Time magazine's Washington bureau chief, Michael Scherer, confronted President Donald Trump over his history of making statements without providing evidence, saying in an interview published Thursday that "people in your position in the Oval Office have not said things unless they can verify they are true."
Scherer pressed the president to explain controversial allegations, most recently his claim that President Barack Obama wiretapped Trump Tower, which law-enforcement officials have rebutted.
"There's other things you said that haven't panned out," Scherer said. "The peg for this story is the wiretapping hearing on Monday, in which Comey and Rogers testified about your tweets there," he added, referring to FBI Director James Comey and National Security Agency Director Mike Rogers.
Trump argued that he had predicted many events of the past year, including his election victory and Brexit, although in June he appeared to be unfamiliar with Britain's referendum on its membership in the European Union.
He also dismissed Scherer's questions about the veracity of the wiretapping claim, made on Twitter, saying he had tweeted the word wiretapping in quotes. Trump also said House Intelligence Committee Chairman Devin Nunes told reporters that law-enforcement officials may have "incidentally collected" communications about Trump's transition team members.
"A lot of information has just been learned, and a lot of information may be learned over the next coming period of time," Trump said. "We will see what happens. Look. I predicted a lot of things that took a little of bit of time."
The bureau chief asked Trump whether he employed "disputed" statements as a tactic, saying that "the fact that they are disputed makes them a more effective message, that you are able to spread the message further." He pointed to the president's unfounded claim that millions of people voted illegally in the presidential election.
"One of my ideas here is that throughout the campaign and now as president, you have used disputed statements, this is one of them that is disputed, the claim that three million undocumented people voted in the election," Scherer said.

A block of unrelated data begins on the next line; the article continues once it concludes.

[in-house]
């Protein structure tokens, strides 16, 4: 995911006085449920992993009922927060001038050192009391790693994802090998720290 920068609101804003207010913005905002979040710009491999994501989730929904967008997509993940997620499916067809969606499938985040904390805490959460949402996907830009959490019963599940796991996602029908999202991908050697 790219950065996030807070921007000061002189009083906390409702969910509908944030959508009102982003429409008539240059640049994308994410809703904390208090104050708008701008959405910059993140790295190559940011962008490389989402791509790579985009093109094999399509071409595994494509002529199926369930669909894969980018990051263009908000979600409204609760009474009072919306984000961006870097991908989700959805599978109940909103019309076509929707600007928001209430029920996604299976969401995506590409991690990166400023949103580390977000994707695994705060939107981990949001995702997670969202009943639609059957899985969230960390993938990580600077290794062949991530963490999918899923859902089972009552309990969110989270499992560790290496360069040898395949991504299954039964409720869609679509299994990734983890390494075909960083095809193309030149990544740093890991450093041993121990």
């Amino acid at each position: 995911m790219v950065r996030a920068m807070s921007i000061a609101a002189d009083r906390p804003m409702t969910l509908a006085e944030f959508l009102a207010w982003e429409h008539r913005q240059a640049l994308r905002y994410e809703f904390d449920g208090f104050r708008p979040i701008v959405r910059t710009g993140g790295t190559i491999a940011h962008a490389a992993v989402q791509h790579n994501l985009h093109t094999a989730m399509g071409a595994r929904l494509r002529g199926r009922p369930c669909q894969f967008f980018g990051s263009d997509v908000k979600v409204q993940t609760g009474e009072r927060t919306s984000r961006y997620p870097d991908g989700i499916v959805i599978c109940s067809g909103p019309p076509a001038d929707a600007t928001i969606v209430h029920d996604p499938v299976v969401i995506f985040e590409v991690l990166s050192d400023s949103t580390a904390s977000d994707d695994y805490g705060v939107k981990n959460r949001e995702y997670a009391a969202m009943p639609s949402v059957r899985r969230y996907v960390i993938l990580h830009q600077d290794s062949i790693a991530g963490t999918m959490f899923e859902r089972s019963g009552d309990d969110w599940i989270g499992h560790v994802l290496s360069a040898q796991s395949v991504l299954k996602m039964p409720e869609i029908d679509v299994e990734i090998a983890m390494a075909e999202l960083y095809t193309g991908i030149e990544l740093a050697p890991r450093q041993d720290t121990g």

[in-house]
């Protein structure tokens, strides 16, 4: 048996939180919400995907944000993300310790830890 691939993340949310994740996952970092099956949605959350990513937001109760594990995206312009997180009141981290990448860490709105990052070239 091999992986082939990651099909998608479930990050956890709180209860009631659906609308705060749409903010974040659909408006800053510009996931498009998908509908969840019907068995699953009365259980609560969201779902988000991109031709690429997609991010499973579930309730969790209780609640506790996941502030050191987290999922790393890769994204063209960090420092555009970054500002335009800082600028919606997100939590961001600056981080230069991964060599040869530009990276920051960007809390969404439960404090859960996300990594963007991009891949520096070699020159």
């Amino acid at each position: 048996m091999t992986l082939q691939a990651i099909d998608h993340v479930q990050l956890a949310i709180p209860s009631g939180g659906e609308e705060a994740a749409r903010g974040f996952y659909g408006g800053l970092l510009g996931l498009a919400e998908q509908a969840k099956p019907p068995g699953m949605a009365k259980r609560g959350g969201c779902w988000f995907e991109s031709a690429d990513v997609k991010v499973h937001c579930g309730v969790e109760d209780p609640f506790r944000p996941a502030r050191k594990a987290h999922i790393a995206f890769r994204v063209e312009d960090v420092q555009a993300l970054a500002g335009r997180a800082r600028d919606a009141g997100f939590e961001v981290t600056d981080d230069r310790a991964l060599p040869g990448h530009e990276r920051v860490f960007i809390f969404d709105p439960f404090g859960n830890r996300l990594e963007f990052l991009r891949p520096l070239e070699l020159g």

"Well I think I will be proved right about that too," Trump replied.
"The claim that Muslims celebrated on 9/11 in New Jersey," Scherer said.
"Well if you look at the reporter, he wrote the story in The Washington Post," Trump said. The Post said in late 2015 that it could not confirm the claim.
Scherer also asked whether Trump saw any downside in perpetuating claims without providing evidence and whether he regretted implying last year that Sen. Ted Cruz's father was involved in the assassination of President John F. Kennedy.
"Why do you say that I have to apologize?" Trump said. "I'm just quoting the newspaper, just like I quoted the judge the other day, Judge Napolitano, I quoted Judge Napolitano, just like I quoted Bret Baier, I mean Bret Baier mentioned the word wiretap. Now he can now deny it, or whatever he is doing."
The president also denied that making disputed claims damaged his credibility, blasting a Wall Street Journal editorial that questioned whether Americans would believe Trump in the event of a national-security crisis.
"Let me just, the hypothetical they started with, you have to announce to the country or to the world that some serious national-security event has happened, and—" Scherer said.
"The country believes me," Trump said. "I went to Kentucky two nights ago, we had 25,000 people in a massive basketball arena. There wasn't a seat, they had to send away people. I went to Tennessee four nights ago. We had a packed house, they had to send away thousands of people. You saw that, right. Did you see that?"
The Trump administration's latest attempts to back up the president's claims drew international backlash.
Trump last week refused to apologize to the British government after UK officials expressed fury over press secretary Sean Spicer's claim that Britain's intelligence agency may have spied on Trump at Obama's request. The claim was based on an assertion by the Fox News analyst Andrew Napolitano, whom the cable network reportedly has suspended.
"We said nothing," Trump said in a press conference last week. "All we did was quote a certain very talented legal mind who was the one responsible for saying that on television. I didn't make an opinion on it."
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